Plaintiff was placed on Temporary Special status following the events on July 9, 2011. While in Infirmary Room 5, Plaintiff did not have a mattress and was not provided toilet paper for a few days. Plaintiff also alleges that he had no running water and the toilet did not work. However, even assuming these facts are true, and that Plaintiff suffered the requisite deprivation, Plaintiff has not shown that Defendants McAdory and Haage were deliberately indifferent.

Deliberate indifference is more than negligence, but does not require the plaintiff to show that the defendants intended to cause harm. Mayoral, 245 F.3d at 938. Liability attaches when "the official knows of and disregards an excessive risk to inmate health or safety; the official must both be aware of facts from which the inference could be drawn that a substantial risk of serious harm exists, and he must also draw the inference." Farmer v. Brennan, 511 U.S. 825, 837 (1994). According to Plaintiff, he did not see Defendants Haage and McAdory while he was in Infirmary Room 5. Plaintiff stated in his deposition that he spoke only to STAs Reinhart and Kelly about the plumbing issues. As neither Reinhart or Kelly are named defendants in this action, Plaintiff has not provided any evidence that Defendants Haage and McAdory were aware of the alleged conditions that give rise to Plaintiff's conditions-of-confinement claim. Therefore, the Court finds that no reasonable juror could find that Defendants Haage and McAdory were deliberately indifferent.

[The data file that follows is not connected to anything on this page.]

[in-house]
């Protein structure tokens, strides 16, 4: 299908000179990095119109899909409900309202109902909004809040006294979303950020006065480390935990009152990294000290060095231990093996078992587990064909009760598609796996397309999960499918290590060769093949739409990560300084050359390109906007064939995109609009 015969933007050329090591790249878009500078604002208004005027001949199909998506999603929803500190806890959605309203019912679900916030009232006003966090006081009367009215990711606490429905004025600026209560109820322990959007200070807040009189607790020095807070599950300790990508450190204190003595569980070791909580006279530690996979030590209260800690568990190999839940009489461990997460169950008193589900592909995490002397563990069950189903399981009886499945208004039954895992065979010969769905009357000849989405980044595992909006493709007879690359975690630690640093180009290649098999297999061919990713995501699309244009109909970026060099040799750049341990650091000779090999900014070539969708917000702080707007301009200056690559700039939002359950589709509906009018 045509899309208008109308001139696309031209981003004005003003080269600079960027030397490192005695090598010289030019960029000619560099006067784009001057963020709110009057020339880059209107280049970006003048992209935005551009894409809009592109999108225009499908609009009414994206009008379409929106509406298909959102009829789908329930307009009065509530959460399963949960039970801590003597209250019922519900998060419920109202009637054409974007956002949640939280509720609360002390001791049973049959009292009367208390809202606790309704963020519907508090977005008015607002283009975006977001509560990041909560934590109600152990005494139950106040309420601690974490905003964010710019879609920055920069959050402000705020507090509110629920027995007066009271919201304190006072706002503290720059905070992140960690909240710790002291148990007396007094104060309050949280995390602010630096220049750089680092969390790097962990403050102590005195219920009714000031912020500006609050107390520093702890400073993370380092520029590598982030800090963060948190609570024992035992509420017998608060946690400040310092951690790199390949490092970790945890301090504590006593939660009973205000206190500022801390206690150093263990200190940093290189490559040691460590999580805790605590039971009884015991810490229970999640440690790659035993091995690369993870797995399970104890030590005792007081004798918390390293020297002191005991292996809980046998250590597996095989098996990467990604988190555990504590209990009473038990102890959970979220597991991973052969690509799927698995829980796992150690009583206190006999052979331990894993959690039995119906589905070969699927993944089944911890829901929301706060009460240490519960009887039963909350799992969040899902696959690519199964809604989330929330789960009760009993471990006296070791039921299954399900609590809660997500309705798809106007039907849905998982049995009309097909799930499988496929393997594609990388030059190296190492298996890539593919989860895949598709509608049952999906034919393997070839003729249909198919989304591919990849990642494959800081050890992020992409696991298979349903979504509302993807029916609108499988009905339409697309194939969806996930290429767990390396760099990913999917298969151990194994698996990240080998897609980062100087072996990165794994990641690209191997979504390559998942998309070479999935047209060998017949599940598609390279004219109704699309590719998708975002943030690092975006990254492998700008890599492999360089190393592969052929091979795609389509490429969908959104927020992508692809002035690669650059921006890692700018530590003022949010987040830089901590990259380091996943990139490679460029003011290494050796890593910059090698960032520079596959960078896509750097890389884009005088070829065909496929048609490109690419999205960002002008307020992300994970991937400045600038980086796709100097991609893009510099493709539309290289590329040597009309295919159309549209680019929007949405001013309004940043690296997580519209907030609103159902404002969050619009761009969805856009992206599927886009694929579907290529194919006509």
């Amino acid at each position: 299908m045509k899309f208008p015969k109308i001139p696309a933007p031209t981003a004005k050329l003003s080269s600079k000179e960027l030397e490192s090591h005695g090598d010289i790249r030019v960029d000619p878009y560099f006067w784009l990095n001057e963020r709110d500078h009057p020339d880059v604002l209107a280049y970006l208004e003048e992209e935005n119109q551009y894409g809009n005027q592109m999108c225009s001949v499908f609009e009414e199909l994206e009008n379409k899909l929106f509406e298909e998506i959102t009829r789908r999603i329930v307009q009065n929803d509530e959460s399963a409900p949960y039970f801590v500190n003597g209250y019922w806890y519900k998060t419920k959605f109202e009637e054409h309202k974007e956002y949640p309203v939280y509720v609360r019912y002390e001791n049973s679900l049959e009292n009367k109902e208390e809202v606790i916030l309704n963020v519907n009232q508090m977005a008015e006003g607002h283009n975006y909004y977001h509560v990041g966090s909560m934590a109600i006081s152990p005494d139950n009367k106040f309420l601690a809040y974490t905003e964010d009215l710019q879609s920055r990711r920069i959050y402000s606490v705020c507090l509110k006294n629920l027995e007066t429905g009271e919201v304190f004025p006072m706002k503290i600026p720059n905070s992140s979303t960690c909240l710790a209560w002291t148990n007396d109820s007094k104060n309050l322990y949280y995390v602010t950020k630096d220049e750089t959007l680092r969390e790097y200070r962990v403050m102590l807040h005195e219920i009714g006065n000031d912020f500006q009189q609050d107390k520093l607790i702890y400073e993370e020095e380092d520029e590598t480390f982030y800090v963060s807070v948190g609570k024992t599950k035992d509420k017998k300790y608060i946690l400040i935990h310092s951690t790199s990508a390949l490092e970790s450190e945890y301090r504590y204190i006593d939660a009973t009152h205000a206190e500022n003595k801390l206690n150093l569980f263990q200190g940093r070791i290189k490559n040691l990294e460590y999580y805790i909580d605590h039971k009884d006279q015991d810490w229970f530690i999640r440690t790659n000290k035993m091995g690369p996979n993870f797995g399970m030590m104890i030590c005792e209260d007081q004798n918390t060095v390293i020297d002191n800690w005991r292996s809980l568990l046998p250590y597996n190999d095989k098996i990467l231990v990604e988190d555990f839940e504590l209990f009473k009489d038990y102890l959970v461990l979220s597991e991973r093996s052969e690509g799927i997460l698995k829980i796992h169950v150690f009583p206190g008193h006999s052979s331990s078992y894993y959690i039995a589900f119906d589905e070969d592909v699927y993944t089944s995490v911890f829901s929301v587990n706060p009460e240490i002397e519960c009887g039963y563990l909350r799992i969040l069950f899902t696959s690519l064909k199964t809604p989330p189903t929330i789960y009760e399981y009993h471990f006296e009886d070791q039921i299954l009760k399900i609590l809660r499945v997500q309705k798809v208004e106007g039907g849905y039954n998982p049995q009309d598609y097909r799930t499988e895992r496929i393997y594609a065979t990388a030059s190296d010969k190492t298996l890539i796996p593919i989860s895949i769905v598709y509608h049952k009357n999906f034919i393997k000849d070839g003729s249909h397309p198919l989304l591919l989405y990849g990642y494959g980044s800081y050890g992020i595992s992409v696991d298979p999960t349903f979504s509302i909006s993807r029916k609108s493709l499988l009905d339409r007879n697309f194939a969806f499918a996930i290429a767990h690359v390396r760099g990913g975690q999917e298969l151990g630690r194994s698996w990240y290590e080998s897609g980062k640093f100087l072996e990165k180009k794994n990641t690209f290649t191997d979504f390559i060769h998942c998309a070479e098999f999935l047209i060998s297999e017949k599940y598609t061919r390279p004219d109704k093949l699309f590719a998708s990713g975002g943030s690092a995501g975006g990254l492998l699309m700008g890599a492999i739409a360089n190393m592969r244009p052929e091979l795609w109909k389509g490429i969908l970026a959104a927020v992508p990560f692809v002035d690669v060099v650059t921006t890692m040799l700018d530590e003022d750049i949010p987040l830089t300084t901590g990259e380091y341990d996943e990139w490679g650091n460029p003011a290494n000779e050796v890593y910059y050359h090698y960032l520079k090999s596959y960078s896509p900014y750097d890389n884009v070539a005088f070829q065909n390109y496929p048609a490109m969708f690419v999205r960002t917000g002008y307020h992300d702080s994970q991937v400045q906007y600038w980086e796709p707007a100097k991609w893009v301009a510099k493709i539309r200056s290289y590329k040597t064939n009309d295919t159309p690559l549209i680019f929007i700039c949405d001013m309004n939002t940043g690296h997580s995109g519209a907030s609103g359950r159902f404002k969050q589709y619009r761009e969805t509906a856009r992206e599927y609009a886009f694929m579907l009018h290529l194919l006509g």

Procedural Due Process

Plaintiff alleges a procedural due process claim against Defendant McAdory related to the discipline he (Plaintiff) received as part of the June 9, 2011 incident. Regardless of whether the confinement is civil or criminal, "[d]isciplinary measures that do not substantially worsen the conditions of confinement of a lawfully confined person are not actionable under the due process clause." Miller v. Dobier, 634 F.3d 412, 414-15 (7th Cir. 2011).

There was probable cause to believe that Plaintiff had violated a TDF rule, and placement on Temporary Special status pending the review of those allegations does not offend the due process clause as legitimate security interests exist in not allowing one suspected of such to roam free within the facility. See Holly v. Woolfolk, 415 F.3d 678, 680 (7th Cir. 2005) (analogizing temporary segregation for an alleged violation of a disciplinary rule to an arrest without a warrant pending a probable cause hearing). Plaintiff remained on Temporary Special status in Infirmary Room 5 for approximately three days before he was provided a disciplinary hearing. Given these facts, the Court cannot find that Plaintiff's due process rights were violated while Plaintiff was on Temporary Special status.

As it relates to Plaintiff's placement on Close Management status, there is no evidence to suggest that Plaintiff was subjected to conditions harsher than those typically experienced by residents on Close Management status. In addition, Plaintiff was provided 24-hour written notice of his disciplinary hearing, and he was allowed to present testimony in his defense. From these facts, no reasonable juror could conclude that placement on Close Management status substantially worsened Plaintiff's conditions of confinement.

Qualified Immunity